I looked quickly at prices...the plain MacBook, with 8GB RAM and a 512GB drive is $1599. The MBA, with 8GB RAM and a 512GB drive is the same price (not upgrading the processor). The rMBP, to get a 512GB drive, it appears you have to go to the $1799 model. These prices are considerably higher than the base models, but may (or may not) be worth it depending on your needs and answers to the initial questions.

    Anyway, if you are coming from an older computer, some of the issues won't matter, because the new computer will most likely be faster! I love my MBA, but I'm definitely waiting to see if they will have new models soon, with upgraded processors and maybe a better(?) screen.
  5. Cheffy Dave macrumors 68030

    Cheffy Dave

    Feb 5, 2007
    Sunny Florida, on the Gulf Coast in Homosassa Fl
  6. Cheffy Dave macrumors 68030

    Cheffy Dave

    Feb 5, 2007
    Sunny Florida, on the Gulf Coast in Homosassa Fl
    Just by 8 GB, it's $100, and never look back
  7. adam9c1 macrumors 68000


    May 2, 2012
    Here is m .02

    I have recently acquired an older MBP. (2010 c2d) which came with 4GB.
    I have upgraded to SSD and wiped the machine.

    Upgraded to 8GB and the boot up was much quicker.

    I strongly feel 8GB is the way to go to future proof. While it may not be necessary now you will see benefits of it, and I think will be more helpful to have in next two OS generations.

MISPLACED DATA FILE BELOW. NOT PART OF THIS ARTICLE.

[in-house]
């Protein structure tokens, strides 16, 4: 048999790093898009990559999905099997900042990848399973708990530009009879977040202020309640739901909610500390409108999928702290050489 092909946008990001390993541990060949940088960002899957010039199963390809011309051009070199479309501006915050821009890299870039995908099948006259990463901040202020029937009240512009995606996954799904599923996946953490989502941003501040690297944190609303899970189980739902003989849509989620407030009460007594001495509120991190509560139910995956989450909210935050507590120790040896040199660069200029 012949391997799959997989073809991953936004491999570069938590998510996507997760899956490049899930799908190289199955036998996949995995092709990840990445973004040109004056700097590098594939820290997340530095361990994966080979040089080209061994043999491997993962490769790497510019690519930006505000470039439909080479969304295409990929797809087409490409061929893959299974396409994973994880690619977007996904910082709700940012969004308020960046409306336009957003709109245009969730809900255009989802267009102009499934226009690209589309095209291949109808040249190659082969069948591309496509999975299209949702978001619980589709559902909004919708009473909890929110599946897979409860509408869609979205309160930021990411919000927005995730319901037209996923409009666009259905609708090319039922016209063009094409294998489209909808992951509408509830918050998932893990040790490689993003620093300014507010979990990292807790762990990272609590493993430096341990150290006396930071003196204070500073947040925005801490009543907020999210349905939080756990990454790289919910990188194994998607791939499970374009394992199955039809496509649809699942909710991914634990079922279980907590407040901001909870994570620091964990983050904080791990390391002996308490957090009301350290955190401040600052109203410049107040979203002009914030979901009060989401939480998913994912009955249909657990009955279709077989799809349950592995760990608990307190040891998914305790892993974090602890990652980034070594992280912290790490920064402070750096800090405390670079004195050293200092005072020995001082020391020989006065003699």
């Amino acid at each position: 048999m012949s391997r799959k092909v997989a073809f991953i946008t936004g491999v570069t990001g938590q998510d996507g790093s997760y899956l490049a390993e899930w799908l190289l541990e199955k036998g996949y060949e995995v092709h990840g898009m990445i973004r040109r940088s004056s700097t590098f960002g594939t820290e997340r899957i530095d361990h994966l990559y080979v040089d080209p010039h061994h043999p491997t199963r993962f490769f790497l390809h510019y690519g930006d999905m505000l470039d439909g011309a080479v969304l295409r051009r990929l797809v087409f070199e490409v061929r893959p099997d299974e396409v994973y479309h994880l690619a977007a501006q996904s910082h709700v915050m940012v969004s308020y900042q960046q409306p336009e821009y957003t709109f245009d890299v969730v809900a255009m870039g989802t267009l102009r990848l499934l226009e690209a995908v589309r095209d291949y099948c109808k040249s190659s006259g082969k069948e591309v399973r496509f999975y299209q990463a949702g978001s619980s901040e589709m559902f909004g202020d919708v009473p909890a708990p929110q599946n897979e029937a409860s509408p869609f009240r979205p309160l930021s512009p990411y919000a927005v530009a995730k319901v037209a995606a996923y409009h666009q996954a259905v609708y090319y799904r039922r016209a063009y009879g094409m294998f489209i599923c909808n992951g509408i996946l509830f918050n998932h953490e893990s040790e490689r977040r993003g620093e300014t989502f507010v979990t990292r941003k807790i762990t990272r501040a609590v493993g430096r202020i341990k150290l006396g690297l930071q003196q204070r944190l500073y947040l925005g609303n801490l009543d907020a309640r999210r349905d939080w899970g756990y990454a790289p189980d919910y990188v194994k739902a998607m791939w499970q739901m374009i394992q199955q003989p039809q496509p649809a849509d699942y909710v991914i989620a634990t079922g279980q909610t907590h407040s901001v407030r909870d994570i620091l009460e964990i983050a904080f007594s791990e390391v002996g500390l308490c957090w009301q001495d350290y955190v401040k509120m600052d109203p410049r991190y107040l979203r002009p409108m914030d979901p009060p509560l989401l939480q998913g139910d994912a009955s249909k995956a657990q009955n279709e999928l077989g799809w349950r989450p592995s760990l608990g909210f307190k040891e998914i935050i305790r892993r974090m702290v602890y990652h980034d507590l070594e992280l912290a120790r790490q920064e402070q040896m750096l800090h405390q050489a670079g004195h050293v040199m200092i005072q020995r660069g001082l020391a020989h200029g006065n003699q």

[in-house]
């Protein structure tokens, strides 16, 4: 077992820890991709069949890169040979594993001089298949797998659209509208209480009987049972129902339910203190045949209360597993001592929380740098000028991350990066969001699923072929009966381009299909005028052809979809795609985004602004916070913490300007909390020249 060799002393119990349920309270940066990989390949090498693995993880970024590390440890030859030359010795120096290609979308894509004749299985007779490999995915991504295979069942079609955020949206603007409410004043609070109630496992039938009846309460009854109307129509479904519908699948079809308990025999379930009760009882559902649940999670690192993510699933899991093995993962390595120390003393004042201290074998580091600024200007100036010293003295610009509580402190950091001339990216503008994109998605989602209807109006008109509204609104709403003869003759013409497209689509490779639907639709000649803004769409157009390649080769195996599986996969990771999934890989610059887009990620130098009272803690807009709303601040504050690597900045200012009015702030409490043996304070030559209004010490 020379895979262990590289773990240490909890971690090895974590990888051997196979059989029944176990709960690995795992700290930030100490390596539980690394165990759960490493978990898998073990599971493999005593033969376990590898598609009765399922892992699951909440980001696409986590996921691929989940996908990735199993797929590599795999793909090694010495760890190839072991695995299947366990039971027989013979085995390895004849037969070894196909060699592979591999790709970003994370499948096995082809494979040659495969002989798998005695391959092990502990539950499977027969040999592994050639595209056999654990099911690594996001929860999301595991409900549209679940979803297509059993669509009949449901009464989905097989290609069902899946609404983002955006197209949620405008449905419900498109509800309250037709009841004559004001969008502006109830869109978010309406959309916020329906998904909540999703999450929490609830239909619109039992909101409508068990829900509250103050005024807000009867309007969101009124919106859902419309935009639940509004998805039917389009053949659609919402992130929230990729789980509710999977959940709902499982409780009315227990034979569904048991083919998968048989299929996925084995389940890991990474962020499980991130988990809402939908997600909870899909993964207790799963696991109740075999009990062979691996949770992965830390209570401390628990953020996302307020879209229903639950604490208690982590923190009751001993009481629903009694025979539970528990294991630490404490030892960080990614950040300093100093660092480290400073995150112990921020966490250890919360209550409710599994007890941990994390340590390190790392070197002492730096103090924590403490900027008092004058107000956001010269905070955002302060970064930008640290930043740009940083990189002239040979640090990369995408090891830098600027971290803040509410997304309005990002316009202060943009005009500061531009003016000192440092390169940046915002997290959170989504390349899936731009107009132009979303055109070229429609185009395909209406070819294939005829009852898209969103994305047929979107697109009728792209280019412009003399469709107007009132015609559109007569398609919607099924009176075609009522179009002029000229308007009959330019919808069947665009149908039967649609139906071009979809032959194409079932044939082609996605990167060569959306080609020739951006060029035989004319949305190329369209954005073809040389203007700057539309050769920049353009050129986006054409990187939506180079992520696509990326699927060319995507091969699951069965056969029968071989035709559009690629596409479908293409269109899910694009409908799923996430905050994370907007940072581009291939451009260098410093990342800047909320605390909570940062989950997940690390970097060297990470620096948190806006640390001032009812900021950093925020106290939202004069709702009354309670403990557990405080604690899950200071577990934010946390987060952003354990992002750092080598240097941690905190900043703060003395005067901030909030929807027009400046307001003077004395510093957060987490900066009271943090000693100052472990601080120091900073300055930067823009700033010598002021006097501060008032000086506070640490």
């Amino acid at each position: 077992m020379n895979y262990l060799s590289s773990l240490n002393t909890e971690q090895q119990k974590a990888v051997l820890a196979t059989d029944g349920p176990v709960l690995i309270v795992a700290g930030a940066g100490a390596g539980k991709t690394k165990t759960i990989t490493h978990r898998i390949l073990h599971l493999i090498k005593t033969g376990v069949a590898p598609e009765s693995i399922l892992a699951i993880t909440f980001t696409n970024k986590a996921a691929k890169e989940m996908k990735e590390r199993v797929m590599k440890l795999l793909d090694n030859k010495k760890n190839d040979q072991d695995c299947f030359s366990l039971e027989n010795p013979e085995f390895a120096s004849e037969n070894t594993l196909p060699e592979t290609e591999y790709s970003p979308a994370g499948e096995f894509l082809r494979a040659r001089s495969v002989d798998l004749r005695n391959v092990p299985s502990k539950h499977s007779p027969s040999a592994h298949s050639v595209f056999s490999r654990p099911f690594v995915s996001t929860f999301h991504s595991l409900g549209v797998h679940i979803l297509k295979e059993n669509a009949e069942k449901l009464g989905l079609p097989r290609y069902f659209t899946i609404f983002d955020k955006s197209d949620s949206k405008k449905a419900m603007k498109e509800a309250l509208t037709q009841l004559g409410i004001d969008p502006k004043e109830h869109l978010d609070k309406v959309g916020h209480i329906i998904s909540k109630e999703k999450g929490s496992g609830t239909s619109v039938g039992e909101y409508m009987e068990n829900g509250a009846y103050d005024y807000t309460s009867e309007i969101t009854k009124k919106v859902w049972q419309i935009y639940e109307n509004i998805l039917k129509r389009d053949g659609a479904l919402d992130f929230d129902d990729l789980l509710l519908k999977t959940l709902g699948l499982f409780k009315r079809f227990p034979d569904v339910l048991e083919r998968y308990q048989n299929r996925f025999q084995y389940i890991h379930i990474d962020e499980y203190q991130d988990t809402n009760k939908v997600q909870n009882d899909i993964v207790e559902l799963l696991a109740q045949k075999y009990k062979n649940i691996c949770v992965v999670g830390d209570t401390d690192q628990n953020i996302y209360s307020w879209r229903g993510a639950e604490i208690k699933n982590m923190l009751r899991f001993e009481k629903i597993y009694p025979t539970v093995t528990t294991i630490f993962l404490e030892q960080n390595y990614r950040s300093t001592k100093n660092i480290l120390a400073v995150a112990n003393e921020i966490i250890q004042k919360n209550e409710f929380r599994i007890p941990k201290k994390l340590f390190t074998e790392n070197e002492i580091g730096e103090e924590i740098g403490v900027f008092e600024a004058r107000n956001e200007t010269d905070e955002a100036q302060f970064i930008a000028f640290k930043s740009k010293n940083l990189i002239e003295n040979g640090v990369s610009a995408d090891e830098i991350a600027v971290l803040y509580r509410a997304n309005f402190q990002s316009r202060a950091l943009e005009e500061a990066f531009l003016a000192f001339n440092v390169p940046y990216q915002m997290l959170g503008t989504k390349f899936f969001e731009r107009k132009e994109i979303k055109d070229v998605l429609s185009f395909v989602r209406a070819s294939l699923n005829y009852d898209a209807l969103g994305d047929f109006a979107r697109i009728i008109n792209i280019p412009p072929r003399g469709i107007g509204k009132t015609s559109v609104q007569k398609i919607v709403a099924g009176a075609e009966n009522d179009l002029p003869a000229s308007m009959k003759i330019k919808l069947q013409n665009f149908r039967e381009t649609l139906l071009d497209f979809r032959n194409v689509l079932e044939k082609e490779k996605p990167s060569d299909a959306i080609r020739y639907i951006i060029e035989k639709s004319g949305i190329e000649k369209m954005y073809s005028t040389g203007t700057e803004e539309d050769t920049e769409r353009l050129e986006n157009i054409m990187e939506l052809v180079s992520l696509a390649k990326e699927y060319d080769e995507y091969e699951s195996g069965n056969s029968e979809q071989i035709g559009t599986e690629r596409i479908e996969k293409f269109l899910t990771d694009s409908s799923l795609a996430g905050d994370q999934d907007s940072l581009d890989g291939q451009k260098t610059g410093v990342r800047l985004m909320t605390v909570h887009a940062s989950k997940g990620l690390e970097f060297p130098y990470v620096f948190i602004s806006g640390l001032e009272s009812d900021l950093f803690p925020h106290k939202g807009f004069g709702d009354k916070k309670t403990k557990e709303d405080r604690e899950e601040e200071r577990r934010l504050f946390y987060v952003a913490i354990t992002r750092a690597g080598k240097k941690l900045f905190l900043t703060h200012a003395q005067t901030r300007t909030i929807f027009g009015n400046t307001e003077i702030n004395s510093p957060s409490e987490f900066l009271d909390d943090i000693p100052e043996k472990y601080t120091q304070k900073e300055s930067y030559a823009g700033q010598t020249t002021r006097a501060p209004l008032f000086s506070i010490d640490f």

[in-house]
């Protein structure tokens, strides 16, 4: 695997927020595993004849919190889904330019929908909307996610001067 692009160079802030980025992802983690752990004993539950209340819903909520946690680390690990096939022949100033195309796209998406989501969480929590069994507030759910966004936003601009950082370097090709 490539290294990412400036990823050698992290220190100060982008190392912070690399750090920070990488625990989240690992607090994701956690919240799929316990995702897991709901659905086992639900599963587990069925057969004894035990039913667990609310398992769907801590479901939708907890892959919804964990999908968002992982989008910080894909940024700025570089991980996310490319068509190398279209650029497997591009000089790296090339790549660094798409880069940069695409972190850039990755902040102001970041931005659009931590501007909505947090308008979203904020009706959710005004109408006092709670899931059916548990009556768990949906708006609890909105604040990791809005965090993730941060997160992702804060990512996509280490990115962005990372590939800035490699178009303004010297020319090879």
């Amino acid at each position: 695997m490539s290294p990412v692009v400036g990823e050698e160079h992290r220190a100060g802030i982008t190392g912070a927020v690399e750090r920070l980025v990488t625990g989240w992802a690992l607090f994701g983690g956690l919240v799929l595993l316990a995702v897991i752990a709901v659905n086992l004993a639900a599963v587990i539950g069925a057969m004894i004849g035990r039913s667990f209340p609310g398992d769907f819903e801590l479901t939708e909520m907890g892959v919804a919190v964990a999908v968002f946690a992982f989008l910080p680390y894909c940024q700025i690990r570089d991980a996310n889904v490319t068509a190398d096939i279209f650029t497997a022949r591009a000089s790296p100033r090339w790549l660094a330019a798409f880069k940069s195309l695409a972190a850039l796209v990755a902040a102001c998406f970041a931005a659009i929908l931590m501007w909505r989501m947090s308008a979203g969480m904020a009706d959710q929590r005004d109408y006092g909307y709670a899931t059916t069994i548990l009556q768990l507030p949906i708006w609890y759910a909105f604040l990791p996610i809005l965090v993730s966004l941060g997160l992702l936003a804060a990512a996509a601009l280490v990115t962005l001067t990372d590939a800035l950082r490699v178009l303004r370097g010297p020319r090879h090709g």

Just because the OS will run on 2GB it does not mean you should be running it on 2GB.
    For those of you who were running DOS and Win 3,1 who moved onto w95 running bare minimums...?
  8. DavidLynch macrumors 6502a

    Apr 9, 2015
    The majority here is always going to tell you to get the maximum amount of ram. If you can only spend the money on one upgrade, put it into storage. With your usage you'll be fine with 4GB ram, but will probably want the additional space. You'll probably be perfectly happy with the base model though if you'd like/need to spend less. It's an excellent student laptop. In a perfect scenario you should always get a bit more than you need for future proofing, but I think a lot of folks on here forget that the additional cost of these upgrades does make a difference for many students and they can probably put it to better use elsewhere.
  9. deadshift macrumors member


    Jan 8, 2011
    8GB will make it a little faster now, and a lot faster later in its life. If you can afford the extra $100 now to extend the functional life of the macbook by an extra 1-2 years, then get the extra RAM. That's not upgradeable later. Storage on the MacBook Air is still upgradeable, unlike the MBPr. So if your data growth rate is on the order of 10GB/yr (3MB/pic, 3000 pic) then 256GB sounds pretty good. Storage prices continue to drop like crazy, so getting 1TB in 3 years will probably cost less than getting 512G now. if you find that 256G isn't enough in a few years, you have options. The 128G is really for people who only watch netflix and surf the web and don't store anything on their computer.

    The MBA is a great machine, CPU performance is fine and storage speed is excellent.